U.S. District Judge Richard J. Leon asked CVS and Aetna to keep operations distinct, while he reviewed public comments on the settlement.
Comments submitted by the Association of American Physicians and Surgeons (AAPS) in a Dec 5 letter to Peter Mucchetti, Chief, Healthcare and Consumer Products Section, Antitrust Division, Department of Justice, warned that the proposed settlement “will result in less competition, fewer options, harm to patients’ pocketbooks, and ultimately their health.” AAPS president Marilyn Singleton, M.D., J.D., cautioned that “the settlement does not address harm to patients resulting from vertical consolidation that will occur between a merger of an insurer, pharmacy benefits manager, and providers of medical care and prescriptions.”
Dr. Singleton also writes: “CVS is in the position to steer patients covered by Aetna to receive their care from CVS-run clinics, instead of from their own trusted physician. Moreover, the patients in the name of convenience or coerced by a limited network would get their prescriptions from CVS.”
CVS-run pharmacy benefit plans are already on the forefront of limiting patient choice of pharmacy. According to DrugChannels.net, the CVS Health’s Maintenance Choice program is the most prominent limited network model for commercial plan sponsors. Under the program, a beneficiary can obtain maintenance medications from either a CVS retail pharmacy or a CVS Caremark mail pharmacy.
“Given the track record of CVS in limiting patient choice, it is inconceivable that it will not use the merger with Aetna to move more patients into CVS restricted pharmacy networks,” Dr. Singleton continued.
“And CVS makes the most of its captive consumers by charging the highest prices for drugs. Earlier this year, Consumer Reports compared the prices of five standard prescriptions and found they cost a combined $66 at an online pharmacy, $105 at Costco, while the bill at CVS was $900. Meanwhile at an independent physician’s office in a state allowing in-office dispensing, a patient can bypass the middlemen and get the same drugs for a total of $29.”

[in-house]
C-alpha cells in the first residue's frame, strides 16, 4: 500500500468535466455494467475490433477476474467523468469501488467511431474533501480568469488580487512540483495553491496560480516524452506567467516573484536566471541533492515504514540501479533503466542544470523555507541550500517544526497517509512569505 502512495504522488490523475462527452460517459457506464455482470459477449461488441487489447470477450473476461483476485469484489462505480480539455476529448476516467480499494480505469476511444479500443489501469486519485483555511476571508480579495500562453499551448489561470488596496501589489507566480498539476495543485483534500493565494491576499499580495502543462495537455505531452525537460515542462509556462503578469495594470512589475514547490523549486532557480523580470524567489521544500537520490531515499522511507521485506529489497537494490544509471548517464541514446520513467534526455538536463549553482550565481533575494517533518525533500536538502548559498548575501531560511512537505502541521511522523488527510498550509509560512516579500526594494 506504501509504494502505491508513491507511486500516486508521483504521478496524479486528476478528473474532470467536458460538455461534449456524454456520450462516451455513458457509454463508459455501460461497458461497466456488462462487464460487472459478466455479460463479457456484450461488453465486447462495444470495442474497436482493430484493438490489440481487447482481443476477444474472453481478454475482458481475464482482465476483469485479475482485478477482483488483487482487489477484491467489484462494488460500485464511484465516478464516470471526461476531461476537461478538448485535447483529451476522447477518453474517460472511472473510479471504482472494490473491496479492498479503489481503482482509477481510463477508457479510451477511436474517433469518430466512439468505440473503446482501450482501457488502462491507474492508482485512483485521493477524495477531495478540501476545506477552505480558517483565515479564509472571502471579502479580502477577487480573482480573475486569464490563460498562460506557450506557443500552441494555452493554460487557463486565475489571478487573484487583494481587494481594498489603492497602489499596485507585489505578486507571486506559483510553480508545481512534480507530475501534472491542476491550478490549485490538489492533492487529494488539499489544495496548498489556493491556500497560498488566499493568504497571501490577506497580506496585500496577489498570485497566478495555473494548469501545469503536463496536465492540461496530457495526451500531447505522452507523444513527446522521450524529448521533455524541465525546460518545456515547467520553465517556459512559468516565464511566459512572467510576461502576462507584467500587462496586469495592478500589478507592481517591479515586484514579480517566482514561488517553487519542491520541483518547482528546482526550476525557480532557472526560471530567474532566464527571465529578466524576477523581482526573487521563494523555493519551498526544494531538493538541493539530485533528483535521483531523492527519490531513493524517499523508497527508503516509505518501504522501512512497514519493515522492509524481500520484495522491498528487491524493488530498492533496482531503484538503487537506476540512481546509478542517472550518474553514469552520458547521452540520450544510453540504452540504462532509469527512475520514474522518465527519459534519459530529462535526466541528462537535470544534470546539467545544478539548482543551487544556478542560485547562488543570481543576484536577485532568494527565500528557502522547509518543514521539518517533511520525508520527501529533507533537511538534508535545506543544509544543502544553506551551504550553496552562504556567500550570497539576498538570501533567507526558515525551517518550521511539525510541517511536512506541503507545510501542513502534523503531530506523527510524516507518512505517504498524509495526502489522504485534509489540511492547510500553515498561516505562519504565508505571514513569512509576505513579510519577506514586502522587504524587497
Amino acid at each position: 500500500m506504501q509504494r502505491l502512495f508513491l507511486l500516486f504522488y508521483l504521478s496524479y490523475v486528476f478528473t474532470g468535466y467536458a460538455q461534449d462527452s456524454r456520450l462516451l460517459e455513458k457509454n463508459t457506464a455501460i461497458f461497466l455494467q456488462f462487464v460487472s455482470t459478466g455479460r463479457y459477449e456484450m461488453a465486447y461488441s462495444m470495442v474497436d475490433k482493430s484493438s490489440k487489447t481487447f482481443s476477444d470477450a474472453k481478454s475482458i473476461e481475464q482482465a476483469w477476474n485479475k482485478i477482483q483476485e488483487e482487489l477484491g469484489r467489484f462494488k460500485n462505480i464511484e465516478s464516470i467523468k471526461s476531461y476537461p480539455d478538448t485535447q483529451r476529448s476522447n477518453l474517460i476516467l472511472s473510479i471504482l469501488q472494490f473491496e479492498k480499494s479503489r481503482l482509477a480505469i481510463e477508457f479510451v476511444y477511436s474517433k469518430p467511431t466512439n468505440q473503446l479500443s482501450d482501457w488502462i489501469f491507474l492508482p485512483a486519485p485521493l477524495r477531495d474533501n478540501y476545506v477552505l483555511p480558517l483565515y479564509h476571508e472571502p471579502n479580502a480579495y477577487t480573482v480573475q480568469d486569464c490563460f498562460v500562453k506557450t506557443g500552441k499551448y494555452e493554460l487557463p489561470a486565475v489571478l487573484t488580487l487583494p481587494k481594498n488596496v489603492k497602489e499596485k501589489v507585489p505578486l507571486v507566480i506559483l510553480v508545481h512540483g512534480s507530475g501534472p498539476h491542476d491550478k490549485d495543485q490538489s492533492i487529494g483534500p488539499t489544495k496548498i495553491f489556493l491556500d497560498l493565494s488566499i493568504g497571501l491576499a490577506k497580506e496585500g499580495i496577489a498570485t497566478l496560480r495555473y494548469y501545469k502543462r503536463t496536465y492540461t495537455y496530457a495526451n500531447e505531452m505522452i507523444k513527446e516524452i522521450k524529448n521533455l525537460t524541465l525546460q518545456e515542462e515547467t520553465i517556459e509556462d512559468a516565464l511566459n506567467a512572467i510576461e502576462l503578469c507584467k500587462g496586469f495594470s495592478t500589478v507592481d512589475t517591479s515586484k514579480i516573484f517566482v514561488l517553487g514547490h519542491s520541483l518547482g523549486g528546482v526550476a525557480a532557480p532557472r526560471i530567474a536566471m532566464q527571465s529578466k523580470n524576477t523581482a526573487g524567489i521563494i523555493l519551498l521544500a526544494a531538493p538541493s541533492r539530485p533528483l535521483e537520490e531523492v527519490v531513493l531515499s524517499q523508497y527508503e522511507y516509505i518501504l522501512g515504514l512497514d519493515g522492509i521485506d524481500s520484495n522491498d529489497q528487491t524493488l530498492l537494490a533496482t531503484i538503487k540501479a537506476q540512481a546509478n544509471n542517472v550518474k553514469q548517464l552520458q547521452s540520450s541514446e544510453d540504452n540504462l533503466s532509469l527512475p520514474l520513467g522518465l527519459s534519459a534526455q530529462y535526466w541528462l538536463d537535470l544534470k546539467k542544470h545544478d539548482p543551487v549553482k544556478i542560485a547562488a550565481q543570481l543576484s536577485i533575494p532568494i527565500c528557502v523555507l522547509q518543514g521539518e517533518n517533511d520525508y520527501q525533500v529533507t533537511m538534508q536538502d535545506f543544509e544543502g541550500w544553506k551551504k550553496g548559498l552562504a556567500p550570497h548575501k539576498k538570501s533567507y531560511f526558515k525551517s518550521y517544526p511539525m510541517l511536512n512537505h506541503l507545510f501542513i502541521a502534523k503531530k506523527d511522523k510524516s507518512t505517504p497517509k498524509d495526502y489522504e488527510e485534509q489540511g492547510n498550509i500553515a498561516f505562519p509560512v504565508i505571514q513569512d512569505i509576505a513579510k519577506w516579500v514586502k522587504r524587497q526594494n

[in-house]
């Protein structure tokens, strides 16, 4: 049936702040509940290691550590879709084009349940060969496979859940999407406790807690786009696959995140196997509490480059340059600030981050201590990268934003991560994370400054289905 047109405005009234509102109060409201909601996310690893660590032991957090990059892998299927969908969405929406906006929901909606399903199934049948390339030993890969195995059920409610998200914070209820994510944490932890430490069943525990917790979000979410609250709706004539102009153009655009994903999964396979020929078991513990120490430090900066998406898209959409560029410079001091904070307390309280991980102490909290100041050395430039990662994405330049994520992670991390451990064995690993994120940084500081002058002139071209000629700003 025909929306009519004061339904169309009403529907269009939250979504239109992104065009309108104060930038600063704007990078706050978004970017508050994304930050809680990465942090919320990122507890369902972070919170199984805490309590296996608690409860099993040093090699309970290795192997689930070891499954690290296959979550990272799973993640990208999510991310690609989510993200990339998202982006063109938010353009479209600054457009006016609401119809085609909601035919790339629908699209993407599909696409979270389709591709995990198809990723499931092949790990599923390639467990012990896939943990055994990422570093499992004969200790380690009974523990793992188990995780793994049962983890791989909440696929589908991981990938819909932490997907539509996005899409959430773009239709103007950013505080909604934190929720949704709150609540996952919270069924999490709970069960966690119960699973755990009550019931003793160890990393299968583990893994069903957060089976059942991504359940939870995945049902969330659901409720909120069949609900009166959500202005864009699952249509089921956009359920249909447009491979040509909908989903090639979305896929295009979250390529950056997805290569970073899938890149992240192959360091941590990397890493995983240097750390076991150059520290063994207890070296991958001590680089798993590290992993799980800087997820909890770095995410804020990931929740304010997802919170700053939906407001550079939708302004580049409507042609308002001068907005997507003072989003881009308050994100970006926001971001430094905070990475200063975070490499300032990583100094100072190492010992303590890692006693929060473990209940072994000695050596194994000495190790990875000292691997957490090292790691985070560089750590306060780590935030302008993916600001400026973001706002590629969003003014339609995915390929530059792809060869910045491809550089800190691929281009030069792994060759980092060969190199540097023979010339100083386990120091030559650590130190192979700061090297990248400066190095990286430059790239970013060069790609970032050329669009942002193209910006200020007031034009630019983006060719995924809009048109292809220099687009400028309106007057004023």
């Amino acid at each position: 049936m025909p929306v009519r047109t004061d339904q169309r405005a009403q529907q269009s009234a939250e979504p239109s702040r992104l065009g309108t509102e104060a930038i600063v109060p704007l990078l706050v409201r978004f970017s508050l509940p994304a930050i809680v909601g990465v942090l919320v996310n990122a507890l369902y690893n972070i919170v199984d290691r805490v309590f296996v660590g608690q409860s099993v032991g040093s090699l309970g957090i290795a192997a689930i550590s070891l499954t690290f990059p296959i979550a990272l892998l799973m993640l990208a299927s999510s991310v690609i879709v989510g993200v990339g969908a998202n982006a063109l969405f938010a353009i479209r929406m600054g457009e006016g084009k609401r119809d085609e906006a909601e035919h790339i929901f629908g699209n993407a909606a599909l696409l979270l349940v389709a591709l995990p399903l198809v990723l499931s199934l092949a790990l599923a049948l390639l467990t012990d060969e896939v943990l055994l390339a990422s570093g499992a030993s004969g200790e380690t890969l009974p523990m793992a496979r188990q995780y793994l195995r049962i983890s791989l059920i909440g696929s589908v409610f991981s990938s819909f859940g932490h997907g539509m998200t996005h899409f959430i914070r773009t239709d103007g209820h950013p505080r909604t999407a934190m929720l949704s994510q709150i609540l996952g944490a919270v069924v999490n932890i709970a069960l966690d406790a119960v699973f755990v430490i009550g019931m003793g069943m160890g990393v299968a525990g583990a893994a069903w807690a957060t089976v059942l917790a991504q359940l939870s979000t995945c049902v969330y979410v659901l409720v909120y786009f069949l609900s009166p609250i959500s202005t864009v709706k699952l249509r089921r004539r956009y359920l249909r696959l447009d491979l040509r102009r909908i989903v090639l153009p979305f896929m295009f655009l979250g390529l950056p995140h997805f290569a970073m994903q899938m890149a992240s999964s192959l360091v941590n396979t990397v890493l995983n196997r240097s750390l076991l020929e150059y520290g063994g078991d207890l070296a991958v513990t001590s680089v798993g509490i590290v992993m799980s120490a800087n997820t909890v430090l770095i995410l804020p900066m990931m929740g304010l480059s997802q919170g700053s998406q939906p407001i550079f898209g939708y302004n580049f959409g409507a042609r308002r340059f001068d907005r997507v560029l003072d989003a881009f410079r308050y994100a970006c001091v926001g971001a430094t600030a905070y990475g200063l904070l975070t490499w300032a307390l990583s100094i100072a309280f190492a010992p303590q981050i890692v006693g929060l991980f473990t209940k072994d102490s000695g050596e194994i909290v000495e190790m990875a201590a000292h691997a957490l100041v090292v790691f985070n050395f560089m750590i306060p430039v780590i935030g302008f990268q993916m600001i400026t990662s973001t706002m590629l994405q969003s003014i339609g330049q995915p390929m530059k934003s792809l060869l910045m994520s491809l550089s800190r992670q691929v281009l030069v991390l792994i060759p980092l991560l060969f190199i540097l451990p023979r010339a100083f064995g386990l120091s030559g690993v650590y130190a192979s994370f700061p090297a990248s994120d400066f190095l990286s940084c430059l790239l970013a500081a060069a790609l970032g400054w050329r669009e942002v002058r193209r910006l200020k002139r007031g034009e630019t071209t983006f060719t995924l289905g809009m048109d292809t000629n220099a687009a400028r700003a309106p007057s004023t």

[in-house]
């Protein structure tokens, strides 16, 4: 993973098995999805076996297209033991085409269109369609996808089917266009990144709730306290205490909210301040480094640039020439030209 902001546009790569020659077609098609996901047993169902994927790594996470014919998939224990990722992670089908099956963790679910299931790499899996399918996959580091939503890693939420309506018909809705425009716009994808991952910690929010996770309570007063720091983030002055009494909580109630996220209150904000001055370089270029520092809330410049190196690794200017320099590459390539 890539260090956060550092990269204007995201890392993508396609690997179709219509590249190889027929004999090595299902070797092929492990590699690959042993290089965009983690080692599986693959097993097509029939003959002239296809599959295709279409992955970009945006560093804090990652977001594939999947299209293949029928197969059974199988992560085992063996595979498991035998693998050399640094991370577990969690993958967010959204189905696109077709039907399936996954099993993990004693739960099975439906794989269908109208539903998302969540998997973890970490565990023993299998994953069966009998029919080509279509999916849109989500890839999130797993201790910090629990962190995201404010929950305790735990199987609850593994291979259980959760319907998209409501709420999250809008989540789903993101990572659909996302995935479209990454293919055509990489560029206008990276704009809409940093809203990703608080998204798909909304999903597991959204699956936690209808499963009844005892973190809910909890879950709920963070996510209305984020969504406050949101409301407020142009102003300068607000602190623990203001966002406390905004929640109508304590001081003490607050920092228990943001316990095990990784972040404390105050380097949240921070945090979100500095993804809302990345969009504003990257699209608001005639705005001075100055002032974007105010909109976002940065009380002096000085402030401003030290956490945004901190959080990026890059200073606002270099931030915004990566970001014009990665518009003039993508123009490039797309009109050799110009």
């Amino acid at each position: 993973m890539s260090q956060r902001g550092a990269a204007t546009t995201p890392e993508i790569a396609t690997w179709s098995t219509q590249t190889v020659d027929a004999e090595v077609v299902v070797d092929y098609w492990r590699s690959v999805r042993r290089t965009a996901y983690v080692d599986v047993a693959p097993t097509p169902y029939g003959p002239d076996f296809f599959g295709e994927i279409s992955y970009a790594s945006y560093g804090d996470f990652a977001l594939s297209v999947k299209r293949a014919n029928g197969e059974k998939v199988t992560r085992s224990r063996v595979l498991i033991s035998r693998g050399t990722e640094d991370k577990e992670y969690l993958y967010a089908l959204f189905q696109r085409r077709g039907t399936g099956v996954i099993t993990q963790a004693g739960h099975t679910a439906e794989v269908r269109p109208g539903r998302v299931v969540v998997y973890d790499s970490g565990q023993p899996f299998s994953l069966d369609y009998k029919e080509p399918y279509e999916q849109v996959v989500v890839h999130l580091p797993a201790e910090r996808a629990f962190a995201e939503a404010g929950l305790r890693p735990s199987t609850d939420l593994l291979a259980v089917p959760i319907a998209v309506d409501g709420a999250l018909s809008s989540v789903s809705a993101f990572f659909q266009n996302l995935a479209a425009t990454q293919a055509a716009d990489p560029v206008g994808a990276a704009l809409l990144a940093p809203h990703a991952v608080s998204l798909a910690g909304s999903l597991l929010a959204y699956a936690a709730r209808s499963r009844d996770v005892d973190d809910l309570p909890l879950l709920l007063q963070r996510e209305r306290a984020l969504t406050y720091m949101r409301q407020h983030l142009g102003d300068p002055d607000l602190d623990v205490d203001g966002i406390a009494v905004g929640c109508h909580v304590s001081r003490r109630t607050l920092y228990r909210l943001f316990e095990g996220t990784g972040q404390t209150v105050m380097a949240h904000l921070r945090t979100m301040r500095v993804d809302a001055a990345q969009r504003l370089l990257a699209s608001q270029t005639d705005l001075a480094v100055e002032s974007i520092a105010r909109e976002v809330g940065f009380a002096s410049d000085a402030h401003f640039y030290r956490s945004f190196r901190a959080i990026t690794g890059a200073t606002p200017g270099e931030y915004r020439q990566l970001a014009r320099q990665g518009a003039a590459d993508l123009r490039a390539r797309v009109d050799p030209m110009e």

AAPS concludes that “a merger should not proceed while there is an ongoing federal whistleblower case, Behnke vs. CVS Caremark, alleging CVS violated federal laws while under contract with Aetna to administer Part D plans. Aetna recently suspended the whistleblower who brought these claims against CVS to light—claims that include a complex scheme for rigging payments to pharmacies in an anti-competitive manner. A merger prior to the resolution of these allegations could improperly allow CVS to influence Aetna’s cooperation with this investigation.”
AAPS earlier wrote the DOJ in September 2018 expressing additional concerns prior to the settlement announcement.
The Association of American Physicians and Surgeons (AAPS) is a national organization representing physicians in all specialties, founded in 1943. Its motto is “omnia pro aegroto,” or “all for the patient.”